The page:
Instead Of A Book, By A Man Too Busy To Write One : Part 02, Chapter 07 : Another Answer to Mr. Babcock

Revolt Library >> Anarchism >> Instead Of A Book, By A Man Too Busy To Write One >> Part 00002, Chapter 00007

1897

People

(1854 - 1939) ~ American Father of Individualist Anarchism : An individualist Anarchist, Tucker (1854Ð1939) was a person of intellect rather than of action, focusing on the development of his ideas and on the publication of books and journals, especially the journal Liberty: Not the Daughter but the Mother of Order... (From : Anarchy Archives.)
• "...Anarchism, which may be described as the doctrine that all the affairs of men should be managed by individuals or voluntary associations, and that the State should be abolished." (From : "State Socialism and Anarchism," by Benjamin R. Tu....)
• "If the individual has a right to govern himself, all external government is tyranny. Hence the necessity of abolishing the State." (From : "State Socialism and Anarchism," by Benjamin R. Tu....)
• "It has ever been the tendency of power to add to itself, to enlarge its sphere, to encroach beyond the limits set for it..." (From : "State Socialism and Anarchism," by Benjamin R. Tu....)

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Part 02, Chapter 07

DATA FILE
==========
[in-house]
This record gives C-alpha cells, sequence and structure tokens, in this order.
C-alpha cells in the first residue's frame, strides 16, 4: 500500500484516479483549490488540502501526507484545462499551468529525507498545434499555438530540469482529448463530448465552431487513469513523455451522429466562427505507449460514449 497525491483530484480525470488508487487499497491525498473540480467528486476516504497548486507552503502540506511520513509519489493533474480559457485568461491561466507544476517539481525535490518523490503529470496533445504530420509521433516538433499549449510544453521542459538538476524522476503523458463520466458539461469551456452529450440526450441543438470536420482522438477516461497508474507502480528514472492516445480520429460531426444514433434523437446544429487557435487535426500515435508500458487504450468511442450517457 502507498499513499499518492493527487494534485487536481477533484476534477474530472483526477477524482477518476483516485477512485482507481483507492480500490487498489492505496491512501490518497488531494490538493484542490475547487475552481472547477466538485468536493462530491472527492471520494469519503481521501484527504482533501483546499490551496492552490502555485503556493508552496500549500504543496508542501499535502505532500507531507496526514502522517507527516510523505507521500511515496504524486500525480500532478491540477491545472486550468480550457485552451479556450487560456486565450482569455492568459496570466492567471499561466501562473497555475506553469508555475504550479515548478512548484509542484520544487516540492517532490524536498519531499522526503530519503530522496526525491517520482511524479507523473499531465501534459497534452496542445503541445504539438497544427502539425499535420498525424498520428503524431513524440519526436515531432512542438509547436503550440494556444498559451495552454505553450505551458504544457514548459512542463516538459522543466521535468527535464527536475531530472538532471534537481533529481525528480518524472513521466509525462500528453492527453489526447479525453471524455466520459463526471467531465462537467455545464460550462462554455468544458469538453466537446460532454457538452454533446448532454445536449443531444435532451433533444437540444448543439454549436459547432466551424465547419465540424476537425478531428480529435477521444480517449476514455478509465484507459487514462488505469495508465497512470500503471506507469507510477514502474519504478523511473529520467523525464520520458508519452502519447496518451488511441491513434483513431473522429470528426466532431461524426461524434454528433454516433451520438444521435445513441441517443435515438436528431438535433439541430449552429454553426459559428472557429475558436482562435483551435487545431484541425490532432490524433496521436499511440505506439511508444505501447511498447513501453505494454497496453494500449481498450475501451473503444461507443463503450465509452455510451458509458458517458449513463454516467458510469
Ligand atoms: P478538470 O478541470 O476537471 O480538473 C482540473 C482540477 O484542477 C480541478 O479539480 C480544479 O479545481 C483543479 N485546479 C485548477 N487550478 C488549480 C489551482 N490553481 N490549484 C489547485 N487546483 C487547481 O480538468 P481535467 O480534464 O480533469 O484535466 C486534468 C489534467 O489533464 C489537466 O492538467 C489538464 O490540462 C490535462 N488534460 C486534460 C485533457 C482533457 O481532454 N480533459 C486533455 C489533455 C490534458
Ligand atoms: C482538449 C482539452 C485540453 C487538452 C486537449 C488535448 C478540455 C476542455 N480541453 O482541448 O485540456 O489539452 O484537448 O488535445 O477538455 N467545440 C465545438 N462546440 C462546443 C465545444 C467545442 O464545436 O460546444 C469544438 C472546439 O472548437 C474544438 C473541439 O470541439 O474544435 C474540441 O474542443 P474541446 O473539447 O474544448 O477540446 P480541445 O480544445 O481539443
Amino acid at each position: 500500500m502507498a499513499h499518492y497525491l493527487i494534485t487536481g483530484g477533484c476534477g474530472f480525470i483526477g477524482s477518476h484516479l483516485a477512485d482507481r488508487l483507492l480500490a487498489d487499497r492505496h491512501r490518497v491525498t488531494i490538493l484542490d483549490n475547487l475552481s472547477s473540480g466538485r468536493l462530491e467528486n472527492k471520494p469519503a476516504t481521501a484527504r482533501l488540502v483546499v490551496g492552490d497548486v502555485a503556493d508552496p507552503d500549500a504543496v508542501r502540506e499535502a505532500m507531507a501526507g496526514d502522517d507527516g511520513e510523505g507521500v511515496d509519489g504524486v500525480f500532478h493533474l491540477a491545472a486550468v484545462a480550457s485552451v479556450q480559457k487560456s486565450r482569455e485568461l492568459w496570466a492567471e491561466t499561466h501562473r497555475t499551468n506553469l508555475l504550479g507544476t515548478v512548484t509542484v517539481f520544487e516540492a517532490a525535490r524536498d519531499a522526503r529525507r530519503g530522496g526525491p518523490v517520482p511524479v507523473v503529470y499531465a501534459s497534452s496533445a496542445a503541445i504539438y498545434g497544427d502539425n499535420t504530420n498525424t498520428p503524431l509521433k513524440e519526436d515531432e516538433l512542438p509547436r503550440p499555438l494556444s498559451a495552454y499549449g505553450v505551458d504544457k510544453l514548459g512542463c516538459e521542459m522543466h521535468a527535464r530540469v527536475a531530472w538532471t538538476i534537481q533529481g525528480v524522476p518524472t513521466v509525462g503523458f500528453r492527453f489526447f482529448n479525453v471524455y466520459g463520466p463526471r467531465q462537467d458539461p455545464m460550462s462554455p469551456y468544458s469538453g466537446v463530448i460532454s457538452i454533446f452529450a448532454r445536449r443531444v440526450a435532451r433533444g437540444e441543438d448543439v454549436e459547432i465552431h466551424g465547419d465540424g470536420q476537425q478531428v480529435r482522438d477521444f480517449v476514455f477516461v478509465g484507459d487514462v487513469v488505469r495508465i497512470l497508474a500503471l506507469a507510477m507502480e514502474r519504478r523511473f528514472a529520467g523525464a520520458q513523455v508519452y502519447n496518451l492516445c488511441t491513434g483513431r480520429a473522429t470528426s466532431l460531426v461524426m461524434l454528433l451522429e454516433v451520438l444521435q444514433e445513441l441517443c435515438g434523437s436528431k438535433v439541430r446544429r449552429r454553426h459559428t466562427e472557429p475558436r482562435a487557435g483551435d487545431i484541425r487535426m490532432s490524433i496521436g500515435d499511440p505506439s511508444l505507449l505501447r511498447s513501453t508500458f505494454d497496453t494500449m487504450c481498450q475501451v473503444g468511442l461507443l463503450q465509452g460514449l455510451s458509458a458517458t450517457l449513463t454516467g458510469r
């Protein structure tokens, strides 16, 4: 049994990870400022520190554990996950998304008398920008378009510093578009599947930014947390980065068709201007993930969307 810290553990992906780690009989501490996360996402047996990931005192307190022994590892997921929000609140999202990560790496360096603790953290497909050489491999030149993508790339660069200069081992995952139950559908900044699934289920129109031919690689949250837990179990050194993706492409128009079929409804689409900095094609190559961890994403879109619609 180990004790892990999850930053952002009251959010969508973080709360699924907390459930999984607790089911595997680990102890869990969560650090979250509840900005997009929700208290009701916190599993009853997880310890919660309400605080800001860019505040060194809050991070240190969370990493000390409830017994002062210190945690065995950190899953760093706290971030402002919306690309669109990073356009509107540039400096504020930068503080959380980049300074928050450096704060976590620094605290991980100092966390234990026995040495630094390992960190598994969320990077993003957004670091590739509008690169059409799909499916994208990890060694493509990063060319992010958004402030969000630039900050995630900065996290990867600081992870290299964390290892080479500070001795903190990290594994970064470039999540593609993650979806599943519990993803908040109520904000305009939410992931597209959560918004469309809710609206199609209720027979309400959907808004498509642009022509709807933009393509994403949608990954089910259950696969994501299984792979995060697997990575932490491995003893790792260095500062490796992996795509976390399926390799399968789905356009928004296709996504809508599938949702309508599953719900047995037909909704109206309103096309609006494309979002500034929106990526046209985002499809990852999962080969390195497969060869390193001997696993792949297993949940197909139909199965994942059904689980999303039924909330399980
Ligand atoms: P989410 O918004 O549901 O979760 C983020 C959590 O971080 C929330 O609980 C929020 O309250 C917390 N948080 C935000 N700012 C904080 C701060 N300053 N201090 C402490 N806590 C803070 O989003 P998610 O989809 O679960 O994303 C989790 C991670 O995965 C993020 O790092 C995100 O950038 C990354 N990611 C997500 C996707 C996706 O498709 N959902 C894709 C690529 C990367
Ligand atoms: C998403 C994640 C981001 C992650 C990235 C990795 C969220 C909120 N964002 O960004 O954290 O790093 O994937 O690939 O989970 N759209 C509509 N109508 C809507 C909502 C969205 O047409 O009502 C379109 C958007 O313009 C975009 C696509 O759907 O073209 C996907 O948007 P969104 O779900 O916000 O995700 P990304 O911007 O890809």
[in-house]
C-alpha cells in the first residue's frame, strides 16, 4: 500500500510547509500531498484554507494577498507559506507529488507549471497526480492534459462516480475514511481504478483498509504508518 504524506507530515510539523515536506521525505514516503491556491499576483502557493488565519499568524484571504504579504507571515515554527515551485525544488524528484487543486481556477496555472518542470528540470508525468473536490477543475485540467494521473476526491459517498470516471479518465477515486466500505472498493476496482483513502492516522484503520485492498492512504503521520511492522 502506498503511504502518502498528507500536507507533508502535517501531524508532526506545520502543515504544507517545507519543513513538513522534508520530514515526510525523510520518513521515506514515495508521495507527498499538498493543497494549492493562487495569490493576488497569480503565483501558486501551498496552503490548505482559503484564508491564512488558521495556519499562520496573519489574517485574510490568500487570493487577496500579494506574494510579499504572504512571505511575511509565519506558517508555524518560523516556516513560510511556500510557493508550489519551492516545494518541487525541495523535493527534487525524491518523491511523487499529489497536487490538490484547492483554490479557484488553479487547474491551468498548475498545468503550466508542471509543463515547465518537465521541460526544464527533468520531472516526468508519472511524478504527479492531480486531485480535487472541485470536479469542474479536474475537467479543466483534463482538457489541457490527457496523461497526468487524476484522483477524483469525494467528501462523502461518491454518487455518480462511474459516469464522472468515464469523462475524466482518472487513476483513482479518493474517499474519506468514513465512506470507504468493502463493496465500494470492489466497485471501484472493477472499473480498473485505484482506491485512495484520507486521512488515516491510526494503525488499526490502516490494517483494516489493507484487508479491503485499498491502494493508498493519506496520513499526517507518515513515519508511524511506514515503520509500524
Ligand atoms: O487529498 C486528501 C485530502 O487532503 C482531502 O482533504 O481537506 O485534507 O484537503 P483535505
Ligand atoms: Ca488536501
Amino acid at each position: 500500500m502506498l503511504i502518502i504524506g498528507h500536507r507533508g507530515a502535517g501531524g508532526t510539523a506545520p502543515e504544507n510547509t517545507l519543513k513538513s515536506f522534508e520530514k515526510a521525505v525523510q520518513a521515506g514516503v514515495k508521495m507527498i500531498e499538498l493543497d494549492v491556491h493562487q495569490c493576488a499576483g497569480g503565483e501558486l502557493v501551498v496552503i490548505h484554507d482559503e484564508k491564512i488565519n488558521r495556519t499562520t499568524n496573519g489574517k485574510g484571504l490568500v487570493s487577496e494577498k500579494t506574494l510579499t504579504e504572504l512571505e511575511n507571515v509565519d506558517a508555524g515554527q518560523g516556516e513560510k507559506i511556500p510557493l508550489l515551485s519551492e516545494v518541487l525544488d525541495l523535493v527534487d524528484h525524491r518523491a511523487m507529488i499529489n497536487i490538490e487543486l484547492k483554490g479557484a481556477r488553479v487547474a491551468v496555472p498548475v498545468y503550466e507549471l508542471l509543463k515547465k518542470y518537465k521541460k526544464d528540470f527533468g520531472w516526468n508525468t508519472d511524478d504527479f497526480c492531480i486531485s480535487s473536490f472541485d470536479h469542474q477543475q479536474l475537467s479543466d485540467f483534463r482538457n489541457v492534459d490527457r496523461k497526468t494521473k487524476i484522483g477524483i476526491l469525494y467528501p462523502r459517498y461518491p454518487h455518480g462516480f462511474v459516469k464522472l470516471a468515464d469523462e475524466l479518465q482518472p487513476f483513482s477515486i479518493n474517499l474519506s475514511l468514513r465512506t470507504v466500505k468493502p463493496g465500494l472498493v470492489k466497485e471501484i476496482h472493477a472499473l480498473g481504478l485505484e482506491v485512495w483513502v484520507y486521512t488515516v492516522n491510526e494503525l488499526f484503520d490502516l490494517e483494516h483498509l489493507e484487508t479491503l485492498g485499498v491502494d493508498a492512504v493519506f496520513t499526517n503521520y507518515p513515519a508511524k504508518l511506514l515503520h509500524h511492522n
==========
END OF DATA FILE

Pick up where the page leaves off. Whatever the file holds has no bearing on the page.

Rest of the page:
Another Answer to Mr. Babcock

[Liberty, November 12, 1881.]


Mr. Tucker:(59 ¶ 1)

In your issue of October 15, I notice a question by J. M. L. Babcock, and, although you have answered it, yet I beg to give my answer. The question is this: Is a man who loans a plow entitled in equity to compensation for its use? My answer is, Yes. Now, then, what of it? Does that make something for nothing right? Let us see. We must take it for granted that the loaning of the plow was a good business transaction. Such being the case, the man who borrows the plow must give good security that he will return the plow and pay for what he wears out. He must have the wealth or the credit to make the owner of the plow whole in case he should break or lose the plow. Now, I claim that this man, having the wealth or credit to secure a borrowed plow, could transmute that same credit or security into money, without cost, and with the money buy a plow, were it not for a monopoly of money. For a monopoly of money implies a monopoly of everything that money will buy.(59 ¶ 2)

If the people give to landholders, as a right, what they now give to bondholders as a special privilege—why, you might loan plows for a price, but the price would not include a money cost, as is inevitable under our present monetary system.(59 ¶ 3)

Let us remember that an individual transaction under a system of monopoly does not represent nor illustrate the truth as it would be under a natural or just system. Again, superficial ideas do not always harmonize with the central truth.(59 ¶ 4)

Briefly, but truly yours,

Apex.

From : fair-use.org

Chronology

November 30, 1896 :
Part 02, Chapter 07 -- Publication.

February 20, 2017 19:08:29 :
Part 02, Chapter 07 -- Added to http://www.RevoltLib.com.

March 19, 2019 16:43:40 :
Part 02, Chapter 07 -- Last Updated on http://www.RevoltLib.com.

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